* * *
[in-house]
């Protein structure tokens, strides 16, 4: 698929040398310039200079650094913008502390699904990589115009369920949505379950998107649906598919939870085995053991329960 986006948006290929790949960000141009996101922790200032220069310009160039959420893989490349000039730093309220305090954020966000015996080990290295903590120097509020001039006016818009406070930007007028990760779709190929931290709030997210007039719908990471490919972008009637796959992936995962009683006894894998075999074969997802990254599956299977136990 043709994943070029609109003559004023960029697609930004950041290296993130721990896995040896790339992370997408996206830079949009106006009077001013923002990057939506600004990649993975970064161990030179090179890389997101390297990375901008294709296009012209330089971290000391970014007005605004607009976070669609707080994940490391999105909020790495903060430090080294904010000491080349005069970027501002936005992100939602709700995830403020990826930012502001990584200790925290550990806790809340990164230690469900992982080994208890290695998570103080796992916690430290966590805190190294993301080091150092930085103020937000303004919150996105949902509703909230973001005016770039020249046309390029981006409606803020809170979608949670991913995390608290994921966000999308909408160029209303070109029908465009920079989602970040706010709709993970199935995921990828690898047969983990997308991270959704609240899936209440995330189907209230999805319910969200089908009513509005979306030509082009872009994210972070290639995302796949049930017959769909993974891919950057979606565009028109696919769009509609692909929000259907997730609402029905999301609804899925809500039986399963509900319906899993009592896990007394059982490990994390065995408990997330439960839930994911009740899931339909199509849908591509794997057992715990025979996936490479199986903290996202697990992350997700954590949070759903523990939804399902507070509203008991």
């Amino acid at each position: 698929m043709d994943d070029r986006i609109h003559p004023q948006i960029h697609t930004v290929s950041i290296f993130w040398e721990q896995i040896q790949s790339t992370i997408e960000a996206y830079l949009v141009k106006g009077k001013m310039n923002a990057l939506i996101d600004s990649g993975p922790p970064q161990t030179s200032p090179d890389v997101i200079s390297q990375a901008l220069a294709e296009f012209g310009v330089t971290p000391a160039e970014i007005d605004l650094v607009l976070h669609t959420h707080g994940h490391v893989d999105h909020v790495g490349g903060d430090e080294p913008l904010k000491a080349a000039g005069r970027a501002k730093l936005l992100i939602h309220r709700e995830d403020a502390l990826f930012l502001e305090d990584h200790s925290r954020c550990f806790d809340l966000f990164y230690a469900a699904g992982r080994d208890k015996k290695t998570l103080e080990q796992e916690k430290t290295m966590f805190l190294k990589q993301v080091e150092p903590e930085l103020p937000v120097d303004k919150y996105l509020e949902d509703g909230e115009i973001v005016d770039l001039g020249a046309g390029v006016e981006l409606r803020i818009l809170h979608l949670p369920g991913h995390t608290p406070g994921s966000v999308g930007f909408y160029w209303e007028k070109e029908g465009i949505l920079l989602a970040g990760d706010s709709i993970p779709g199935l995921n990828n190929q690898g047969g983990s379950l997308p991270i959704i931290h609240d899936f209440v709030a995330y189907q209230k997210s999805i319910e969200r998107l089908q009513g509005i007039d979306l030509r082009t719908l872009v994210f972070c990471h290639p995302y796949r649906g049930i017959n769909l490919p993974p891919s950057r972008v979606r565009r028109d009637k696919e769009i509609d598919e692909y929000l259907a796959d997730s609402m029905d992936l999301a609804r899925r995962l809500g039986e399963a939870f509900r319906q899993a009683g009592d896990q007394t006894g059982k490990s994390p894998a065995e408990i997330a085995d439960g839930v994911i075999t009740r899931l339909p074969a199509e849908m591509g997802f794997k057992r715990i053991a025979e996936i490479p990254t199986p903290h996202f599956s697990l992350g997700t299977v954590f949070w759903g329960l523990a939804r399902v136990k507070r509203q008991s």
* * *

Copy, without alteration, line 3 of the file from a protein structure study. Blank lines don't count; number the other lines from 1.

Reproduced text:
């Amino acid at each position: 698929m043709d994943d070029r986006i609109h003559p004023q948006i960029h697609t930004v290929s950041i290296f993130w040398e721990q896995i040896q790949s790339t992370i997408e960000a996206y830079l949009v141009k106006g009077k001013m310039n923002a990057l939506i996101d600004s990649g993975p922790p970064q161990t030179s200032p090179d890389v997101i200079s390297q990375a901008l220069a294709e296009f012209g310009v330089t971290p000391a160039e970014i007005d605004l650094v607009l976070h669609t959420h707080g994940h490391v893989d999105h909020v790495g490349g903060d430090e080294p913008l904010k000491a080349a000039g005069r970027a501002k730093l936005l992100i939602h309220r709700e995830d403020a502390l990826f930012l502001e305090d990584h200790s925290r954020c550990f806790d809340l966000f990164y230690a469900a699904g992982r080994d208890k015996k290695t998570l103080e080990q796992e916690k430290t290295m966590f805190l190294k990589q993301v080091e150092p903590e930085l103020p937000v120097d303004k919150y996105l509020e949902d509703g909230e115009i973001v005016d770039l001039g020249a046309g390029v006016e981006l409606r803020i818009l809170h979608l949670p369920g991913h995390t608290p406070g994921s966000v999308g930007f909408y160029w209303e007028k070109e029908g465009i949505l920079l989602a970040g990760d706010s709709i993970p779709g199935l995921n990828n190929q690898g047969g983990s379950l997308p991270i959704i931290h609240d899936f209440v709030a995330y189907q209230k997210s999805i319910e969200r998107l089908q009513g509005i007039d979306l030509r082009t719908l872009v994210f972070c990471h290639p995302y796949r649906g049930i017959n769909l490919p993974p891919s950057r972008v979606r565009r028109d009637k696919e769009i509609d598919e692909y929000l259907a796959d997730s609402m029905d992936l999301a609804r899925r995962l809500g039986e399963a939870f509900r319906q899993a009683g009592d896990q007394t006894g059982k490990s994390p894998a065995e408990i997330a085995d439960g839930v994911i075999t009740r899931l339909p074969a199509e849908m591509g997802f794997k057992r715990i053991a025979e996936i490479p990254t199986p903290h996202f599956s697990l992350g997700t299977v954590f949070w759903g329960l523990a939804r399902v136990k507070r509203q008991s």